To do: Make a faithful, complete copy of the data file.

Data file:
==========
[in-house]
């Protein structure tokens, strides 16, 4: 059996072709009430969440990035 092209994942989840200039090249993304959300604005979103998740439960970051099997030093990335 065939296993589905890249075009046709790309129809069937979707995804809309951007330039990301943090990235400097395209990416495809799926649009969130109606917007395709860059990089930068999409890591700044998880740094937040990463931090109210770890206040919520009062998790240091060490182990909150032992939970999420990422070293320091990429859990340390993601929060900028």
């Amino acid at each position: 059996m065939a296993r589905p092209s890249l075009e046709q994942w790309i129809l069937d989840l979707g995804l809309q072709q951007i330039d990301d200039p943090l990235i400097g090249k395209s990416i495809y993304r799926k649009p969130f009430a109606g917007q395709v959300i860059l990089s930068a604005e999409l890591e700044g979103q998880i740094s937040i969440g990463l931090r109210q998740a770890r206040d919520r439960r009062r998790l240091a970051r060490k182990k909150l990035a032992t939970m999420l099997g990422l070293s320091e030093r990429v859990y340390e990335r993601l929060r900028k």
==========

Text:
[in-house]
């Protein structure tokens, strides 16, 4: 059996072709009430969440990035 092209994942989840200039090249993304959300604005979103998740439960970051099997030093990335 065939296993589905890249075009046709790309129809069937979707995804809309951007330039990301943090990235400097395209990416495809799926649009969130109606917007395709860059990089930068999409890591700044998880740094937040990463931090109210770890206040919520009062998790240091060490182990909150032992939970999420990422070293320091990429859990340390993601929060900028």
């Amino acid at each position: 059996m065939a296993r589905p092209s890249l075009e046709q994942w790309i129809l069937d989840l979707g995804l809309q072709q951007i330039d990301d200039p943090l990235i400097g090249k395209s990416i495809y993304r799926k649009p969130f009430a109606g917007q395709v959300i860059l990089s930068a604005e999409l890591e700044g979103q998880i740094s937040i969440g990463l931090r109210q998740a770890r206040d919520r439960r009062r998790l240091a970051r060490k182990k909150l990035a032992t939970m999420l099997g990422l070293s320091e030093r990429v859990y340390e990335r993601l929060r900028k």